Revisiting the Cuba Failure

In April 2009, as one of its first foreign-policy initiatives, the Obama administration relaxed restrictions on travel to Cuba, making it possible for Cuban Americans to visit relatives and send remittances. Remarkably, however, this still left restrictions on U.S.-Cuba travel tighter than they'd been under the Clinton administration, as if the Cold War against communism had somehow become more important in the 21st century. This week, the administration leaked its intention to change this by reversing the Bush administration's restrictions on "people to people" visits by religious, academic, and cultural groups. It's a welcome step, but the arguments in its favor merely highlight the larger truth about Cuba: The entire policy is a massive, decades-long case study in policy failure.

Standing in the way of more robust reform is a cocktail of ethnic politics and conservative ideology. The changes in the works are opposed by Cuban American politicians -- mostly Republicans, but also Democrats including Sen. Robert Menendez of New Jersey -- in keeping with the community's long-standing embrace of unproductive foreign-policy views.

Most Cuban American families (though not mine) were founded by immigrants who fled the Cuban Revolution or the Castro regime. They have, consequently, formed their political identity largely around an anti-Castro vendetta and a doomed effort to regain property nationalized in the early 1960s. Twenty years after the fall of European communism, however, we can say with absolute clarity that embargoing Cuba has not been an effective means of bringing down the regime. We also know that post-communist regimes are no more inclined to return confiscated property than the United States is to return land to Native Americans.

Meanwhile, events in Asia highlight the extent to which America's approach to Cuba displays a dangerous indifference to the welfare of the Cuban people. The debate over policy toward Cuba has traditionally been tied up in the conflict between the over-the-top anti-Castro sentiments of the right and the curious affection some on the left have for the dictator. But the case against the embargo has no relationship to the merits of the regime. Consider the People's Republic of China, another authoritarian regime, but one whose population today enjoys a standard of living far higher than it had 20 years ago. Nobody thinks that the right way to express our distaste for the conduct of that country's rulers would be to try to deny the entire population the hard-won fruits of their current prosperity by imposing a total embargo on China. And yet that's precisely what we've done with Cuba for the past 50 years -- forbid the vast majority of trade and travel in order to weaken the regime by impoverishing the country.

The dispute between engaging with foreign regimes and isolating them is sometimes cast as a disagreement between cynical "realism" and moral "idealism." The reality, however, is that there's nothing moral or idealistic about inflicting collective economic punishment on millions of foreigners via a travel restriction. It's true that exceptions can exist, as when the African National Congress urged outsiders to sanction apartheid-era South Africa, but such scenarios are exceptional.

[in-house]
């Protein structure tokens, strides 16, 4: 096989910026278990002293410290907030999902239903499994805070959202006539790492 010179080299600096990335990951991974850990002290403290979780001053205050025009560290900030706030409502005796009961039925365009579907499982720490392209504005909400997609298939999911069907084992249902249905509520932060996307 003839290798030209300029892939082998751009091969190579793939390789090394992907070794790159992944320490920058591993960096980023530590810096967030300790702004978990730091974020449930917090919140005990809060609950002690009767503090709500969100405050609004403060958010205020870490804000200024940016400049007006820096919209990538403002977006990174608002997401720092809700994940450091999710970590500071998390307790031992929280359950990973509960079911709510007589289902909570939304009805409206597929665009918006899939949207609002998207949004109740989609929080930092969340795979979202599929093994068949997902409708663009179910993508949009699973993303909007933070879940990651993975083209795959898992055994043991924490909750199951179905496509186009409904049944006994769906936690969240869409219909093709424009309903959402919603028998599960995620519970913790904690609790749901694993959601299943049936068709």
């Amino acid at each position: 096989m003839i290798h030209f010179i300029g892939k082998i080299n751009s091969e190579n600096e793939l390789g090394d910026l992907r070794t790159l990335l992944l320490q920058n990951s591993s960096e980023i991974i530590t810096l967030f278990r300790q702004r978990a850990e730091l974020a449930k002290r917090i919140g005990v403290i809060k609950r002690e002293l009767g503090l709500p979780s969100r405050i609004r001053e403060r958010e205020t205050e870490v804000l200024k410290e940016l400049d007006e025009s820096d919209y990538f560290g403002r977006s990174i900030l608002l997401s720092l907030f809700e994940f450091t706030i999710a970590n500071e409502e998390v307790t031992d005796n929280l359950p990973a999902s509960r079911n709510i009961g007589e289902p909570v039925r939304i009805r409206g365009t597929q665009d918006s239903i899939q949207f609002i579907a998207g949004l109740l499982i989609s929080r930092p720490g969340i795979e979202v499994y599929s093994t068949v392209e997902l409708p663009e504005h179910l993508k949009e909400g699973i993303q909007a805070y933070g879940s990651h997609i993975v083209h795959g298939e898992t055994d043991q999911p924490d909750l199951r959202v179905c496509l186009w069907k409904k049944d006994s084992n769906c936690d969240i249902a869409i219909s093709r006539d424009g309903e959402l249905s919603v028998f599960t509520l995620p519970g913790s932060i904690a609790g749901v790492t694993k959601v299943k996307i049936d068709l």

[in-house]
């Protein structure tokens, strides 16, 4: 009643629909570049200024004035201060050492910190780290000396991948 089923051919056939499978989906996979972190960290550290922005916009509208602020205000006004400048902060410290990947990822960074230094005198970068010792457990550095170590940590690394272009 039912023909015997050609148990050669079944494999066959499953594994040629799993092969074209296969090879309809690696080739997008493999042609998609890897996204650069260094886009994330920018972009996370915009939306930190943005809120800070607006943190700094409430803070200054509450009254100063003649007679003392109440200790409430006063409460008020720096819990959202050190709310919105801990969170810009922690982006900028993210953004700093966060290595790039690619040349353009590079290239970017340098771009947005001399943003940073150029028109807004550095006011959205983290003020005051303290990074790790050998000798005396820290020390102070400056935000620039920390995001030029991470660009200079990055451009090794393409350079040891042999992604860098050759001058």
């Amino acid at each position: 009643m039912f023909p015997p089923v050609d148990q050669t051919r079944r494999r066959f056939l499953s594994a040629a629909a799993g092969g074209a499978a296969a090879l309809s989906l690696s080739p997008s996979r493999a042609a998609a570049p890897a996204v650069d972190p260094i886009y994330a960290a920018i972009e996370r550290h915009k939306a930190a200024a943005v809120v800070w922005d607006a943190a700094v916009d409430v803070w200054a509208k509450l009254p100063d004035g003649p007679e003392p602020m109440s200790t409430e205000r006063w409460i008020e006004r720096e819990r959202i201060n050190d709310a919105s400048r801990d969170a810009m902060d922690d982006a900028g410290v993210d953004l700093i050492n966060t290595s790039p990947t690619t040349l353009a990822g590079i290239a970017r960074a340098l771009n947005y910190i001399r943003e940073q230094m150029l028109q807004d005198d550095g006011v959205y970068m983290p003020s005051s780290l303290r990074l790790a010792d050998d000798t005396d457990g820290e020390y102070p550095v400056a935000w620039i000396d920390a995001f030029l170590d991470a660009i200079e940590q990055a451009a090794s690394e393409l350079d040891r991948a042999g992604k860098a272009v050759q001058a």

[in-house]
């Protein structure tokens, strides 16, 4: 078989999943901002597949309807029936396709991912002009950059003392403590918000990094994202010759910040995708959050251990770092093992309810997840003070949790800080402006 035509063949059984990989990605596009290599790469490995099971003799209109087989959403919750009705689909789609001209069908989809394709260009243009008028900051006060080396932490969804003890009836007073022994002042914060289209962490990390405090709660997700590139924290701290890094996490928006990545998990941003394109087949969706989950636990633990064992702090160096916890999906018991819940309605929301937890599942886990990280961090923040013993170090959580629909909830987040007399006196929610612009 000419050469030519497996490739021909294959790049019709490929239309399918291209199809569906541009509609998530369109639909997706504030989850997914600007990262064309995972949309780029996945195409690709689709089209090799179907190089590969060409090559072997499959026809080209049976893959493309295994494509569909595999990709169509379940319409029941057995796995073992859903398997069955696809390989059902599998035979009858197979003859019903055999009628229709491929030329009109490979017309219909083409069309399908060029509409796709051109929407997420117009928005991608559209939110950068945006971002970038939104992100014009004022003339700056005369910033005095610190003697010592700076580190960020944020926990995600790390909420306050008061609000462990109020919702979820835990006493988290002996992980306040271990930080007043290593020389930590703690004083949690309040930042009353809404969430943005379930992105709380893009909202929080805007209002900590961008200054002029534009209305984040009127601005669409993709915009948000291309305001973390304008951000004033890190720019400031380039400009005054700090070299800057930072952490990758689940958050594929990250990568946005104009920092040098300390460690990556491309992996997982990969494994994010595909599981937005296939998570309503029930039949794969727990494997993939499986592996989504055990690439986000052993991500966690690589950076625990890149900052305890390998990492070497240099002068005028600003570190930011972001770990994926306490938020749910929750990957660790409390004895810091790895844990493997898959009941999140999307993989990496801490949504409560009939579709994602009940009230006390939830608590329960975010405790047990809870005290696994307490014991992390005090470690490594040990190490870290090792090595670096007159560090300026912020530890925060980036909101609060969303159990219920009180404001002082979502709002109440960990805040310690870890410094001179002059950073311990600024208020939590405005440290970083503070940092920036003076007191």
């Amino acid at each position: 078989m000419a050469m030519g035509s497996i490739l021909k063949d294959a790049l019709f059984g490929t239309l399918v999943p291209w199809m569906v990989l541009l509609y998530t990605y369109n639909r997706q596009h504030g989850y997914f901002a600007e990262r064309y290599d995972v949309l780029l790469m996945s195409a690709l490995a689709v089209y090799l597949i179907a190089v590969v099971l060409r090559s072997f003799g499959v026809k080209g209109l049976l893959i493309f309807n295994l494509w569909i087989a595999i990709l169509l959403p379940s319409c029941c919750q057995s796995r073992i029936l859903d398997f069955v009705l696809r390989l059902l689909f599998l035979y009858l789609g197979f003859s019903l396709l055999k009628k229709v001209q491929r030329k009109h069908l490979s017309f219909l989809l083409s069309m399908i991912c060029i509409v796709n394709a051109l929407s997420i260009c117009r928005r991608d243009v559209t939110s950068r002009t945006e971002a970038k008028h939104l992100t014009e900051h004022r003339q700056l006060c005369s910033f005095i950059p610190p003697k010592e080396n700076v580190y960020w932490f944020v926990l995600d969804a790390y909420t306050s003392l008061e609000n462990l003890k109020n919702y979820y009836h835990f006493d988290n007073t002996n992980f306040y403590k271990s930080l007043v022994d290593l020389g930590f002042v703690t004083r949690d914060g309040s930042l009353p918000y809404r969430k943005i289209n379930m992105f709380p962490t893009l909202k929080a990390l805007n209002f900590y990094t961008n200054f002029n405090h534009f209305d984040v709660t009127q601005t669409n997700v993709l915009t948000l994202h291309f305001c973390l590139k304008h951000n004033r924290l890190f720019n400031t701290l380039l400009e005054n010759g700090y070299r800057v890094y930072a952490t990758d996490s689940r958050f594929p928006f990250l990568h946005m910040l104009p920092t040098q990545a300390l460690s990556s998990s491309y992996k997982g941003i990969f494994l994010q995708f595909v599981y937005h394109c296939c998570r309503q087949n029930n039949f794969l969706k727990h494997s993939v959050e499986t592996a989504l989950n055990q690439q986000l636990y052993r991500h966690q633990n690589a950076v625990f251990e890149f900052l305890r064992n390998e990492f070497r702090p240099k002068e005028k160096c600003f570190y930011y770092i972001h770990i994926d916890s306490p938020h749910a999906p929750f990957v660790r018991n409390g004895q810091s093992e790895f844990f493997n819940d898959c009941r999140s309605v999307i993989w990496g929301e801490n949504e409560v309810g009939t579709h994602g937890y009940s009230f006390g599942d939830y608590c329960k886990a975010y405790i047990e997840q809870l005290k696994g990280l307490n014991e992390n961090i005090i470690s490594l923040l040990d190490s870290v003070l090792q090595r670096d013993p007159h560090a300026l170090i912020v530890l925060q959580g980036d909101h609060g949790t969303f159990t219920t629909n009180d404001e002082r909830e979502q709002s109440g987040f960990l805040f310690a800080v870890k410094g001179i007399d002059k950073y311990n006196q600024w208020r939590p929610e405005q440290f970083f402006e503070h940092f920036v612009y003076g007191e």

The real essence of the conservative approach, as exemplified by the long-standing and pointless Cuba embargo, is to prioritize symbolic expressions of outrage over efforts to actually accomplish anything. Hence, the implication that opponents of invading Iraq sympathize with Saddam Hussein or that skepticism about the merits of an endless military engagement in Afghanistan implies blindness to the real evil of the Taliban.

The policy against Cuba stands out from the general trend, however, for its sheer lunacy. Cuba isn't building nuclear weapons. Cuba isn't sponsoring violent international terrorists. Other Soviet Bloc countries were never treated as harshly as Cuba during the Cold War, and the Cold War has been over for decades. It's a nasty dictatorship, yes, but it's hardly the only one. And if anything, the embargo has done more to bolster the regime than to undermine it -- offering a lazy path to ideological legitimacy and stifling the emergence of a more diverse set of domestic interest groups in Cuba with ties abroad.

Lifting travel restrictions is a good place to start, because they are particularly irksome and counterproductive. At the end of the day, enhanced person-to-person contact between Cubans and residents of wealthy democracies seems likely to do much more to undermine dictatorship than to bolster it. Outsiders are a source of new information and perspective, alternatives to the government propaganda machine. Though fully lifting the embargo seems unlikely, one can only hope the administration will eventually follow the logic of its new travel policies and fully lift restrictions on travel to Cuba. There's no reason casual tourists shouldn't be allowed to go. Indeed, my guess is that if a flood of American tourists started showing up, the Cuban government might take steps to stem the tide. That's the role dictatorships are supposed to play in this dynamic -- trying to cut their population off from contact with outsiders. For 50 years, the U.S. government has been playing jail keeper. It's long past time to stop.

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